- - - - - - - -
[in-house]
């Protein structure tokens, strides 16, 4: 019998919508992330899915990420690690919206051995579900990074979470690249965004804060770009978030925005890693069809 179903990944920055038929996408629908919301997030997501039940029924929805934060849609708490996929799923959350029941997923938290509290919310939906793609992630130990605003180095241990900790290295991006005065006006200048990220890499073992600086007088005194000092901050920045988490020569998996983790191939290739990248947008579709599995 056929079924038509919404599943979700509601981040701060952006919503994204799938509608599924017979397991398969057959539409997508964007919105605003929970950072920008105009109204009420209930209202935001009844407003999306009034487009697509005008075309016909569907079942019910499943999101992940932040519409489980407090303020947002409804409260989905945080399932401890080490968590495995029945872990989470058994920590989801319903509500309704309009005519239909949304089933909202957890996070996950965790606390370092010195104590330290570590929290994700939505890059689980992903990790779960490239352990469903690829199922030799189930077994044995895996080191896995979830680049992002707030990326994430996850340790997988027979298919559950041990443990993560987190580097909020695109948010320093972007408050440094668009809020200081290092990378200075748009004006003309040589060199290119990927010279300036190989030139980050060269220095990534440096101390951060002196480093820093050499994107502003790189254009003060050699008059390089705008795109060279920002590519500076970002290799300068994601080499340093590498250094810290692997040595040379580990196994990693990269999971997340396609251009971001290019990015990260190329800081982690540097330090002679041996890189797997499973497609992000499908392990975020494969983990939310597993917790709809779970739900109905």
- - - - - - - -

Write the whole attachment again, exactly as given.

[in-house]
């Protein structure tokens, strides 16, 4: 019998919508992330899915990420690690919206051995579900990074979470690249965004804060770009978030925005890693069809 179903990944920055038929996408629908919301997030997501039940029924929805934060849609708490996929799923959350029941997923938290509290919310939906793609992630130990605003180095241990900790290295991006005065006006200048990220890499073992600086007088005194000092901050920045988490020569998996983790191939290739990248947008579709599995 056929079924038509919404599943979700509601981040701060952006919503994204799938509608599924017979397991398969057959539409997508964007919105605003929970950072920008105009109204009420209930209202935001009844407003999306009034487009697509005008075309016909569907079942019910499943999101992940932040519409489980407090303020947002409804409260989905945080399932401890080490968590495995029945872990989470058994920590989801319903509500309704309009005519239909949304089933909202957890996070996950965790606390370092010195104590330290570590929290994700939505890059689980992903990790779960490239352990469903690829199922030799189930077994044995895996080191896995979830680049992002707030990326994430996850340790997988027979298919559950041990443990993560987190580097909020695109948010320093972007408050440094668009809020200081290092990378200075748009004006003309040589060199290119990927010279300036190989030139980050060269220095990534440096101390951060002196480093820093050499994107502003790189254009003060050699008059390089705008795109060279920002590519500076970002290799300068994601080499340093590498250094810290692997040595040379580990196994990693990269999971997340396609251009971001290019990015990260190329800081982690540097330090002679041996890189797997499973497609992000499908392990975020494969983990939310597993917790709809779970739900109905």